An additional layer of complexity added to the equation by the opioid crisis is that as the practice of medicine becomes more and more “digitized,” as patients have more access to their personal health information, they may also have more opportunities to become addicted to opioids. While the advent of fentanyl and similar synthetic opioids has made treating patients much easier, the increased access to information about the drugs also means that physicians and other healthcare practitioners must look for signs of addiction in their patients. Patients have increasingly easy access to information about their conditions and treatments. They may opt to self-diagnose and self-manage rather than follow the recommended course of treatment as laid out by a doctor. The advent of the Internet of Medicine and all that it brings with it—greater access to information, more transparency, and more choice—may make it easier for patients to stay on the right track, regardless of the dangers presented by opioid use.

Despite the many benefits offered by the Internet of Medicine and the growing trend of patients having greater control over their care and the ability to play an active role in improving their health outcomes, the field is still in its early stages. A significant learning curve exists for clinicians and other healthcare personnel who seek to adopt these methods.

The Future Of Healthcare Looks Bleak

Thanks to the growing trend of patients having greater access to their personal health information and the ability to play an active role in managing their care, the future of healthcare looks rather bleak as organizations, businesses, and governments seek to minimize expenses, maximize efficiencies, and make care more patient-centered. In many countries, including the United States, healthcare expenditures continue to rise while the quality of care remains stagnant.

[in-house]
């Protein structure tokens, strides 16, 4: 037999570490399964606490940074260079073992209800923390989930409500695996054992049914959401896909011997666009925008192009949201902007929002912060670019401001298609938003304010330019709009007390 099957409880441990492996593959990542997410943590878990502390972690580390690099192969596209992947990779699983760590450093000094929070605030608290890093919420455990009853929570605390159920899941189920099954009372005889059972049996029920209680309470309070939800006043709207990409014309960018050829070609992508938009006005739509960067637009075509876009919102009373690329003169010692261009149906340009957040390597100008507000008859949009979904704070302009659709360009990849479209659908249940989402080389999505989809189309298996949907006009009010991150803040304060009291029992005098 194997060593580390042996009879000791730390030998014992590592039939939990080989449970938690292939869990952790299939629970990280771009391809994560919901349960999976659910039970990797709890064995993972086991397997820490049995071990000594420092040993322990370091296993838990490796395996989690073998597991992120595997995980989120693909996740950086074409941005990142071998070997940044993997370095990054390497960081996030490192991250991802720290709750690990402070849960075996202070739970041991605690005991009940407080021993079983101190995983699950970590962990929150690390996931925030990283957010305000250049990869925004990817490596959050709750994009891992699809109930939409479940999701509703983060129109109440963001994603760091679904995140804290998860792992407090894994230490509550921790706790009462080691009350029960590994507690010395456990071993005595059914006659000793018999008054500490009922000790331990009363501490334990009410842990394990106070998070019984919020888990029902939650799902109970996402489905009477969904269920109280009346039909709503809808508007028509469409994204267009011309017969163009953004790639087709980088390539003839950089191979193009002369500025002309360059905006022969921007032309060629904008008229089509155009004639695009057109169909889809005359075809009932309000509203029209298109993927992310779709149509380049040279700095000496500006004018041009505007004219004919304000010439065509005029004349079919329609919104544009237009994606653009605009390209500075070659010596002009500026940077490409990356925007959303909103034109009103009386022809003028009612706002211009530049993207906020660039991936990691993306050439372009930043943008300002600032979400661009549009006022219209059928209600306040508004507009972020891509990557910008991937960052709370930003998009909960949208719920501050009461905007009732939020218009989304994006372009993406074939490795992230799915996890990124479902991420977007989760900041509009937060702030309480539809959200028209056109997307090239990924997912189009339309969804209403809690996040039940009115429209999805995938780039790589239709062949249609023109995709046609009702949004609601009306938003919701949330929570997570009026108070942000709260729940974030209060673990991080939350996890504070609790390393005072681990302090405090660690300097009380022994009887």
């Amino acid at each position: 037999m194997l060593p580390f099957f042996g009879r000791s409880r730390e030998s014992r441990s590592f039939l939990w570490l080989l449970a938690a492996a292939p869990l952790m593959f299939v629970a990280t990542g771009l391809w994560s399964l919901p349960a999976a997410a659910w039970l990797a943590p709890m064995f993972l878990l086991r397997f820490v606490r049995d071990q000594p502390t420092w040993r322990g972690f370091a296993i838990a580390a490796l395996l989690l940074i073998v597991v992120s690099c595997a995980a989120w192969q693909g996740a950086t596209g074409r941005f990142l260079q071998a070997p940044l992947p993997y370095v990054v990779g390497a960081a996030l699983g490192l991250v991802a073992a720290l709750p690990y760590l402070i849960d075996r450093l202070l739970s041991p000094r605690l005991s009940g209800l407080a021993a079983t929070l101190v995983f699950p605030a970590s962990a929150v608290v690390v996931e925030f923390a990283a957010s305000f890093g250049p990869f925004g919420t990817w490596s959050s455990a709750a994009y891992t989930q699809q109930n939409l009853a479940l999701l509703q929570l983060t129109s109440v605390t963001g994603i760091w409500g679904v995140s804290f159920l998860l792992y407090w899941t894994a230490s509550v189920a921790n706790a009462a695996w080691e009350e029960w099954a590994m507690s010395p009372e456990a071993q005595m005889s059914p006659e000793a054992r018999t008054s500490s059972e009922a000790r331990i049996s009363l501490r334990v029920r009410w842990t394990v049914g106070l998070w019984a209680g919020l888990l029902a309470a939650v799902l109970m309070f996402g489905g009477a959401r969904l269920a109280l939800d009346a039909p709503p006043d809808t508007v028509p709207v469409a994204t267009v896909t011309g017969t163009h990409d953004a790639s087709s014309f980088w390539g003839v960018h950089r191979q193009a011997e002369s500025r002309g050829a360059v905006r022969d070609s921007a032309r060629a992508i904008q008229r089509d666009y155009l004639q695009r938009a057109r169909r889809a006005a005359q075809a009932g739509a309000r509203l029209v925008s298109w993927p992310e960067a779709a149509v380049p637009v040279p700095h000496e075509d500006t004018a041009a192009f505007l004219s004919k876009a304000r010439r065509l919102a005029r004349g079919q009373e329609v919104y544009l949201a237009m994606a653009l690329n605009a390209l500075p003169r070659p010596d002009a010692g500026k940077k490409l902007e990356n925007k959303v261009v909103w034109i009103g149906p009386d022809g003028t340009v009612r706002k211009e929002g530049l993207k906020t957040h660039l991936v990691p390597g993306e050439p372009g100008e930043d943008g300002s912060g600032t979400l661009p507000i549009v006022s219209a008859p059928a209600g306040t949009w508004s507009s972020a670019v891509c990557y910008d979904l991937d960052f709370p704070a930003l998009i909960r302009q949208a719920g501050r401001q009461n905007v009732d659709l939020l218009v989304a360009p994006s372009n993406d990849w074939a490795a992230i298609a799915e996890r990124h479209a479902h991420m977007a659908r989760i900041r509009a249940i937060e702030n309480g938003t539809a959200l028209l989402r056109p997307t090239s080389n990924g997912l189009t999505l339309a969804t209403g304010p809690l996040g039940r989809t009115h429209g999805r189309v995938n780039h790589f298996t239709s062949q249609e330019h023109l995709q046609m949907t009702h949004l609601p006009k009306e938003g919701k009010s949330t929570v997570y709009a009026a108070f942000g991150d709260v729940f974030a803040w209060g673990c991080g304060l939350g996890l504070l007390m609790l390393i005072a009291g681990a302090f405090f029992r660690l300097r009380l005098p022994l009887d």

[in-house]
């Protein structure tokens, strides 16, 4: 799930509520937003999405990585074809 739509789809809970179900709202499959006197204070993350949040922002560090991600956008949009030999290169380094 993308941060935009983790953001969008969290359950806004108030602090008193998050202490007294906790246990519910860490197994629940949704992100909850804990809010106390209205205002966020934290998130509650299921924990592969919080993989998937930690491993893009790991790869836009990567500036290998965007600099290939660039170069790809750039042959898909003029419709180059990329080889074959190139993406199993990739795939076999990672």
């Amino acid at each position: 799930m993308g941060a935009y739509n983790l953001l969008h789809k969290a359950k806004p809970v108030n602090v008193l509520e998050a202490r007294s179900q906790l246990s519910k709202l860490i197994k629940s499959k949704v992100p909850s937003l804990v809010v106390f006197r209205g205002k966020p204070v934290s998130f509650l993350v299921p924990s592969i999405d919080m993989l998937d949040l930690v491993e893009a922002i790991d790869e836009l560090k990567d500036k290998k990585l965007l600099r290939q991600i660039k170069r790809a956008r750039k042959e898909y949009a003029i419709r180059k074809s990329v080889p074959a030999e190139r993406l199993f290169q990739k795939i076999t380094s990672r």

Against this backdrop, the idea and utility of the Internet of Medical Things are to bring the functionality of today’s web browsers into the healthcare world. The need for a middleman in online healthcare transactions is diminishing thanks to emerging technologies like blockchain. Patients can now securely receive their healthcare data from suppliers and payers using cryptocurrency.

The healthcare industry is undergoing a fundamental transformation as more and more services move online, creating a web of information that connects physicians, patients, health insurers, and suppliers in the medical devices and pharmaceutical industries. Thanks to emerging technologies, the middlemen that currently exist in many healthcare transactions—medical schools, healthcare organizations, and professional associations—will become even more redundant as patients have more control over their care and can interact directly with those providing it. Allowing patients to manage their care from the comfort of their homes, wherever they may be, promises to improve the quality and efficiency of healthcare.